Kelly Ryner is an ex-pat living in Beijing, China. Last week she posted about her experience living in China during the initial outbreak of Covid-19 on Facebook.
Living in China with COVID-19
Here is her post:
“Greetings from Beijing! I know, I’m lousy about keeping up on Facebook and I haven’t opened it since Christmas, but as I see all of the news breaking in the US, I couldn’t help but want to jump in and let all of our friends know that there is light at the end of the tunnel. We’ve been on “government lockdown” since the last week of January now and the spread of COVID-19 is barely a trickle proving it does work.
In the last week of January we were in denial, couldn’t believe this was happening as all of the theme parks and movie theatres and schools closed until further notice by government mandate overnight. Lots of talk about overreactions because this sounded like it was just another strain of the flu.
The first week of February was Fear and Depression about what this meant for the economy compounded by all of the flights getting canceled and wondering if we had done the right thing staying here. Tracking down our employees, making sure they were safe and self quarantining as instructed by the government and getting their computers delivered so that we could all start working from home.
Somewhere in the second week of February came Acceptance. Everyone was following the rules, and I was doing my research to understand the facts as being delivered by the medical community rather than journalists. A tremendous help to my peace of mind.
We were assured that grocery stores would operate as normal, so nobody panicked hoarding goods and it gave us an excuse to get out of the apartment every 3 days to do a little food shopping.
For those that don’t love to cook, restaurants kept cooking and kept the delivery guys busy. Delivery happens a lot faster with no traffic! Everyone’s temperature is taken looking for fevers as they come in and out of their communities, any shops, cafes or eateries. Starbucks closed a huge percentage of their shops for a few weeks, but they’ve started opening back up again for take-out.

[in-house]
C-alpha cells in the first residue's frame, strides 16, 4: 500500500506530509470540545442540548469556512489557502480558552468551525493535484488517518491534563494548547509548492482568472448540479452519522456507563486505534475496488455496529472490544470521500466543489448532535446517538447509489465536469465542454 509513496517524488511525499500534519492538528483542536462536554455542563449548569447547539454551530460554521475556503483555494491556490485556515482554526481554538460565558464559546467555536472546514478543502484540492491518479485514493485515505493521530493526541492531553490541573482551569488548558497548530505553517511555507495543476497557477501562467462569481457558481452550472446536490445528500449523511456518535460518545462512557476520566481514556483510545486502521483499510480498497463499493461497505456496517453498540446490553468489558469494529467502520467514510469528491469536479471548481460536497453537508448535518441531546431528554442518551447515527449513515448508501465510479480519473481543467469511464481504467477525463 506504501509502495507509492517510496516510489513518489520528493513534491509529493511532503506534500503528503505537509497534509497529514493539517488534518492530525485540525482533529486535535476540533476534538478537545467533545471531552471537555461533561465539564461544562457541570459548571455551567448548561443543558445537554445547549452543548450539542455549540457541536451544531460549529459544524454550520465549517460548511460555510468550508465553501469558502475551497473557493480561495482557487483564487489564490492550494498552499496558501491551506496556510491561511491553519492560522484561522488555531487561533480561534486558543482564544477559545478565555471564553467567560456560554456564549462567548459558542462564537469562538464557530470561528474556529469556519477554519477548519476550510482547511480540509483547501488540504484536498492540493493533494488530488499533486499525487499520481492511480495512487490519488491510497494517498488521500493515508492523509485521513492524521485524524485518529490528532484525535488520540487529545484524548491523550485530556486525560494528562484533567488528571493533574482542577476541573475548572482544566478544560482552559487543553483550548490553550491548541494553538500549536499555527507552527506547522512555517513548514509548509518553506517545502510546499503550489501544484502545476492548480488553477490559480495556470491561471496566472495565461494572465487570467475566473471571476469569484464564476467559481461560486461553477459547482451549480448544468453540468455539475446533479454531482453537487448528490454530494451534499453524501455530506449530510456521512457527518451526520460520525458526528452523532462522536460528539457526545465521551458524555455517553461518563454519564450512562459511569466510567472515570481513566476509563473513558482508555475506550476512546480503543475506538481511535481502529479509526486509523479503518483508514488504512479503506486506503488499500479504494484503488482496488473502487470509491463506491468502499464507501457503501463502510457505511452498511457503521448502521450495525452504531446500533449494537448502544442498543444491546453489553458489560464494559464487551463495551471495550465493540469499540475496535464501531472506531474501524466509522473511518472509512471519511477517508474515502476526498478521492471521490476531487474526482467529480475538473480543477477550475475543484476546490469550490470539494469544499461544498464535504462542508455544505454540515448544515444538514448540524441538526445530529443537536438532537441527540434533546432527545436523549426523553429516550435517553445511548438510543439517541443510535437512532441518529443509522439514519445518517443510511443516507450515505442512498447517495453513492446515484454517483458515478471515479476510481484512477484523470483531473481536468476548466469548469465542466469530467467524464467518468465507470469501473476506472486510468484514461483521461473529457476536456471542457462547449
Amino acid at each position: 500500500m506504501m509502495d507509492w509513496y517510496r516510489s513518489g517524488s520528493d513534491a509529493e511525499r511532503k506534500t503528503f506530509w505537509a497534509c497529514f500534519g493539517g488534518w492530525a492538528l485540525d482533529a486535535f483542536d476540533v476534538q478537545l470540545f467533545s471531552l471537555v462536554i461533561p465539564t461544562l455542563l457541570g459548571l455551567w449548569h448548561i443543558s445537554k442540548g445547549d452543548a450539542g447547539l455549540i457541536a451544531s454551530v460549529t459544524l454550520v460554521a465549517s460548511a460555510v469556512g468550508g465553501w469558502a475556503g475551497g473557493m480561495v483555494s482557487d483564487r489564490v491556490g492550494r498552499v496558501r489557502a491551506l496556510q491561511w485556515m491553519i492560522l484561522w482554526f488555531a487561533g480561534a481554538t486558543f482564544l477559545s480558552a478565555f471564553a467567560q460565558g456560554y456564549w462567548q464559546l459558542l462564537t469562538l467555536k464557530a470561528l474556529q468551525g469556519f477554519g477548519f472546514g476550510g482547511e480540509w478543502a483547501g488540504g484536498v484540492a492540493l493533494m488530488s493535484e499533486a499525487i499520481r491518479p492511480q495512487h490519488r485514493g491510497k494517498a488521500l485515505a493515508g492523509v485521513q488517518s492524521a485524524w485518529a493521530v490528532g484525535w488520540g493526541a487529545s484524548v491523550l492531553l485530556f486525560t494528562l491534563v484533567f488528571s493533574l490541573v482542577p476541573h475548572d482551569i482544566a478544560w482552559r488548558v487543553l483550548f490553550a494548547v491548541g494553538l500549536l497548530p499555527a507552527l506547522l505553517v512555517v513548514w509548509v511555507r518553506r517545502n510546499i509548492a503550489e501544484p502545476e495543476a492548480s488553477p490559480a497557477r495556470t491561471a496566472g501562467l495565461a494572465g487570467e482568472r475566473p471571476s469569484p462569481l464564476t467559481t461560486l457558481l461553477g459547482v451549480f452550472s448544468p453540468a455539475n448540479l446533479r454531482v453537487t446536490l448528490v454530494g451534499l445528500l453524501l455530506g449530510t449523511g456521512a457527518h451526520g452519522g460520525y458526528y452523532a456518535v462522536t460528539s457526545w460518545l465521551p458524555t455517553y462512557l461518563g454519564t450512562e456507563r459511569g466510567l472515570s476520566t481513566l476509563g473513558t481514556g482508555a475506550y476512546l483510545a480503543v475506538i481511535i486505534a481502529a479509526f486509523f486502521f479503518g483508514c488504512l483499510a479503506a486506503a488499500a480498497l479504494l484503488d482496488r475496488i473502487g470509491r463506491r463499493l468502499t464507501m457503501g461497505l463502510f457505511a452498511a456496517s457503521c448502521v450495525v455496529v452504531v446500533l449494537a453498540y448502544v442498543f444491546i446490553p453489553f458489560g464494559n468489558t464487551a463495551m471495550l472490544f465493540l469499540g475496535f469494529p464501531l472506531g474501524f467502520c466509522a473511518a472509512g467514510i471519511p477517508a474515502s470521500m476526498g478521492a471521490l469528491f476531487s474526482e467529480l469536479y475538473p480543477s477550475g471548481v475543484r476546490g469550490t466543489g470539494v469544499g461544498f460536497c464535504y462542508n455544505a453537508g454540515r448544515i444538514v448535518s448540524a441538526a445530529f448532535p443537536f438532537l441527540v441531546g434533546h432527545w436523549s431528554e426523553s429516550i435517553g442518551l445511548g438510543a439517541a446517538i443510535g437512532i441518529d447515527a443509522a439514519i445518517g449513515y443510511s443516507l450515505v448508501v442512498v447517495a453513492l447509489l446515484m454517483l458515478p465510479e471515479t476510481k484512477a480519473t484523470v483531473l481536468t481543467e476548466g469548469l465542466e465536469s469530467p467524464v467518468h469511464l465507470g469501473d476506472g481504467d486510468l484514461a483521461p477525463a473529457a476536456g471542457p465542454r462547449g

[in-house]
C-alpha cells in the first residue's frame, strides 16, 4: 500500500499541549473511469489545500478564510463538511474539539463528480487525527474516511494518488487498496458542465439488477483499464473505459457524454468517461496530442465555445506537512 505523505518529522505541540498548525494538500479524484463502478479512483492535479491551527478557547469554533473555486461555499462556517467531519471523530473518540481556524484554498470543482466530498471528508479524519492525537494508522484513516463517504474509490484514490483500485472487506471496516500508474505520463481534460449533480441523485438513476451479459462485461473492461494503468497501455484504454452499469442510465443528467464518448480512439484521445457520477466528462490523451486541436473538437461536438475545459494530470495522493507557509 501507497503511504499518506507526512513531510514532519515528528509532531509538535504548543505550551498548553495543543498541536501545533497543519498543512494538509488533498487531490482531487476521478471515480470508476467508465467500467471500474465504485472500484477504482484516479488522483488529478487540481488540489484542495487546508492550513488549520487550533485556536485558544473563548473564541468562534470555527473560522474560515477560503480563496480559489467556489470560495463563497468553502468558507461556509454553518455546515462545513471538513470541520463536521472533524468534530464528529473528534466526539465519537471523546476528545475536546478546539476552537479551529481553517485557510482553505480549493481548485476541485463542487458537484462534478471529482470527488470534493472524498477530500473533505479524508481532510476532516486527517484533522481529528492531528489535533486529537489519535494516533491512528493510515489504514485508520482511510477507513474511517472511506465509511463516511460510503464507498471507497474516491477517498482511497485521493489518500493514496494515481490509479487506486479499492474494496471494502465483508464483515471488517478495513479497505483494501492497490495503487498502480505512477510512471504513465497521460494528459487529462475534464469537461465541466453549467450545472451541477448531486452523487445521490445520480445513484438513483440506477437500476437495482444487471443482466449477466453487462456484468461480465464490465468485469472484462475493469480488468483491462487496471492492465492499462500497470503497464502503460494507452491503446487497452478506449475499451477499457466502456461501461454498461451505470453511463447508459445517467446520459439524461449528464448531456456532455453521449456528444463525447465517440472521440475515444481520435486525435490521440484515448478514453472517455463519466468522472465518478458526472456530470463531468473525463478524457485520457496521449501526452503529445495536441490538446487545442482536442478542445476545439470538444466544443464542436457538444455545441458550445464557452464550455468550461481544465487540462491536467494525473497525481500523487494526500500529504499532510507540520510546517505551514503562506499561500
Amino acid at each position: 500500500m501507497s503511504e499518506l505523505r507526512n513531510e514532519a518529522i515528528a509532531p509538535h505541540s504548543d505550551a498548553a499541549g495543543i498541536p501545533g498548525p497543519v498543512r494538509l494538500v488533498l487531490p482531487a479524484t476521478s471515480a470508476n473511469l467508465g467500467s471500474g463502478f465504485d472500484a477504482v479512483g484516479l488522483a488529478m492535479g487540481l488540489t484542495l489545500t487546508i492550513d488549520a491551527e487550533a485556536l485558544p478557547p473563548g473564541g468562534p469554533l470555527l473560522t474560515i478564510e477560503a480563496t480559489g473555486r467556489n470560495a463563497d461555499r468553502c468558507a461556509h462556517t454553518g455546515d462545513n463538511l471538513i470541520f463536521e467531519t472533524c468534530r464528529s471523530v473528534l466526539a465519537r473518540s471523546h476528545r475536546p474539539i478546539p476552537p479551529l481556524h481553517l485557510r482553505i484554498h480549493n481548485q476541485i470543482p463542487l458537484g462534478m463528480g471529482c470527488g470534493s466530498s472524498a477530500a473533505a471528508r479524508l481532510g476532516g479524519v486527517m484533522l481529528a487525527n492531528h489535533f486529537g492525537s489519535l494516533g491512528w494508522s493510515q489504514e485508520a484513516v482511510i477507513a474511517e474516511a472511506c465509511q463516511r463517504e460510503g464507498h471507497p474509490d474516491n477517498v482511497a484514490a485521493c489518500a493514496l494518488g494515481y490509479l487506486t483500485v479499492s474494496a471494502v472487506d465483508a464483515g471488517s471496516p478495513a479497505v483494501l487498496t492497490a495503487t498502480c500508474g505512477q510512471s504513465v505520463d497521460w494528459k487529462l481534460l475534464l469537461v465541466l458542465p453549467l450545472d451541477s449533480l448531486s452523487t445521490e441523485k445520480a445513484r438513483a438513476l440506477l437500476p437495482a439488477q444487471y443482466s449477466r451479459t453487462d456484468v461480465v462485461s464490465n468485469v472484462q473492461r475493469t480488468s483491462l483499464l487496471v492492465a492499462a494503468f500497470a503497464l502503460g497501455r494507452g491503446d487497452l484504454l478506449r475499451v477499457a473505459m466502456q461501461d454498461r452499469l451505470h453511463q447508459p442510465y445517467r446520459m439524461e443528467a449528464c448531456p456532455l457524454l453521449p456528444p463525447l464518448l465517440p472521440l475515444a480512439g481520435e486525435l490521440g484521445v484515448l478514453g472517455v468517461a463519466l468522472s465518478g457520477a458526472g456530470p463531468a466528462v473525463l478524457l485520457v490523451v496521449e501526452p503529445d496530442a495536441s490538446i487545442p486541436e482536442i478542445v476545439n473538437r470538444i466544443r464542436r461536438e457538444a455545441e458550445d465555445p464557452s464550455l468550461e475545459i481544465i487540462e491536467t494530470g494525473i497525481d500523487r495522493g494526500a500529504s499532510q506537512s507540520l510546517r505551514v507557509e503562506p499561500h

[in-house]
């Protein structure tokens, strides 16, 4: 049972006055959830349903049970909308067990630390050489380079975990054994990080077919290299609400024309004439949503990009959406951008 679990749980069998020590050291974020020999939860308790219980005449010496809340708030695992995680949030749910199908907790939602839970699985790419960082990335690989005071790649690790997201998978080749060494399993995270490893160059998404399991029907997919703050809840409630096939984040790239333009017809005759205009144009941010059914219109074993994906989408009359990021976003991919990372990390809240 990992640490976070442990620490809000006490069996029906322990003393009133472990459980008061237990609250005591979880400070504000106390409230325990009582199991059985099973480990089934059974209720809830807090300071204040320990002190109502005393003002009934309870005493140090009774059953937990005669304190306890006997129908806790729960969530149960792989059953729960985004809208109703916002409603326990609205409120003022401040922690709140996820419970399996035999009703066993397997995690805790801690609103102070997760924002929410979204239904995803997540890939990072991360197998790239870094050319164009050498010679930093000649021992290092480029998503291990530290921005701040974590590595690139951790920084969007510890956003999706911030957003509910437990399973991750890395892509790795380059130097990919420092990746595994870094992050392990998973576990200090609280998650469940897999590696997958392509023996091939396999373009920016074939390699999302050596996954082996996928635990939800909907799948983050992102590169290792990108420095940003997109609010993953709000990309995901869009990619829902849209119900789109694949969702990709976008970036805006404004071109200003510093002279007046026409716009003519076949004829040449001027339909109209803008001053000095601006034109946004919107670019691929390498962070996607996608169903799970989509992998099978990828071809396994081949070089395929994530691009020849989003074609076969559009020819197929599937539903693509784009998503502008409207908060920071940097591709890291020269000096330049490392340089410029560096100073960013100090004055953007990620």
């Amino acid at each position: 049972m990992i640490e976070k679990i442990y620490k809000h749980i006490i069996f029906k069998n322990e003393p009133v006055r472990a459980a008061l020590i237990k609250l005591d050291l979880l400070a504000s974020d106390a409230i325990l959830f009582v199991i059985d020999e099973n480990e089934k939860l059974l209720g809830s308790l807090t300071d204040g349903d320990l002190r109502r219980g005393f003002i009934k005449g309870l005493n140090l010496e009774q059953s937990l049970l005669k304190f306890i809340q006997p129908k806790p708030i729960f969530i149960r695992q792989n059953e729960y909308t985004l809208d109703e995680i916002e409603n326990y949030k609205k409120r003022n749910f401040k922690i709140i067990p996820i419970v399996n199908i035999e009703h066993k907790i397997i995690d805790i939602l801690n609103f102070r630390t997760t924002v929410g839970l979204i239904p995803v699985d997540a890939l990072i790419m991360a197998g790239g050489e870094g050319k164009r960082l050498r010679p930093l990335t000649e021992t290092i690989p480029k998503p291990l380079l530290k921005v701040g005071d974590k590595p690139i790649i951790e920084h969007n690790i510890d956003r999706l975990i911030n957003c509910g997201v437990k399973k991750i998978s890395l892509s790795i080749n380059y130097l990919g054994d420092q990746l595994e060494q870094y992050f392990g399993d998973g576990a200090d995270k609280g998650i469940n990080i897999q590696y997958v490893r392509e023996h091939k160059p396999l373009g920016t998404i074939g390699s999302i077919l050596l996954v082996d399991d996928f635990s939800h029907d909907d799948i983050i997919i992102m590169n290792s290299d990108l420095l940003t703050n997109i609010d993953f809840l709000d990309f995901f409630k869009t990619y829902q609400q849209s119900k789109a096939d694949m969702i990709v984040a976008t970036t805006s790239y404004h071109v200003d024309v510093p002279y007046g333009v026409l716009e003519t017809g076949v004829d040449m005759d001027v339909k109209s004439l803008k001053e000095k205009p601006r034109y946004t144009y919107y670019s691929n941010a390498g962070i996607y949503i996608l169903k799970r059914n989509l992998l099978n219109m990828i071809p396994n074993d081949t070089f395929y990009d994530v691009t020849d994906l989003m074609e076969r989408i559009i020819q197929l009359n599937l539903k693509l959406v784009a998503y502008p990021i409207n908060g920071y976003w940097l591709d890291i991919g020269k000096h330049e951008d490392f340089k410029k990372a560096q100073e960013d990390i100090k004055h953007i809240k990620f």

In these last few weeks, traffic is starting to pick up as businesses start reopening. It was eerie the many weeks of silence. Peaceful at the same time.
Spring has sprung so we grabbed a little sunshine yesterday near the Forbidden City at a place that would normally be packed shoulder to shoulder with local tourists and practically had the place to ourselves. We took the opportunity to drop our masks for a bit and snagged a photo.
All I can say is listen to the scientists, don’t panic, follow the rules, and try to enjoy a quieter life for just a bit. It’s a wonderful time to do all those little things around the house you never have time to do. It will be a few weeks. We are starting week eight now and on our way back into the office . . .
Wishing you all love and good health!”
Kelly’s conversation with Grown and Flown
In a conversation today with Grown and Flown, Kelly says that she has enjoyed getting back to work in her design studio, and she knows that they were all very fortunate to be able to work from home and feel productive.
She adds that “there are still a lot of rules to follow as businesses head back into the office, but in general the air of positivity here right now is wonderful. You can tell people are smiling under their masks.”
Kelly tells Grown and Flown that she was, “overwhelmed by the global reaction to what started out as just a quick note to a small cluster of friends and family. I’m grateful to know that by allowing my story to go public it has brought so many people a little bit of calm.”
She says that she first became aware of the seriousness of the epidemic at the end of January when the Chinese government announced the closing of all theme parks and tourist attractions for what is one of the busiest holiday weeks of the entire year. She said that during the first two weeks she did a “little manic house keeping while worrying about the economy” and what getting sick would mean.
But once she settled into acceptance and got used to any journey outside of her apartment requiring multiple temperature checks and signing in and out with an ID and phone number at every destination, she started exploring some new recipes and making fancier meals and baked goods on the weekend in her small kitchen in Beijing which was “no small feat.”
She wrote a long letter and sent it around to a few close friends and family but never considered posting on Facebook until Covid-19 started “really rolling out around the world, I was stunned at how little governments had been paying attention to what was going on in China and I knew what it felt like to be in denial and fear.”
Kelly says that when she took the photo attached to her Facebook post she “had experienced such a beautiful spring weekend and the thought of going back to the office was exciting. So I just wanted to let some people know that if they do what China did, this virus can be controlled. I love the fact that by sharing my experience I have brought comfort to others. That’s a life worth living.”
Shared with permission from Kelly Ryner Kelly the President of Thinkwell Asia.
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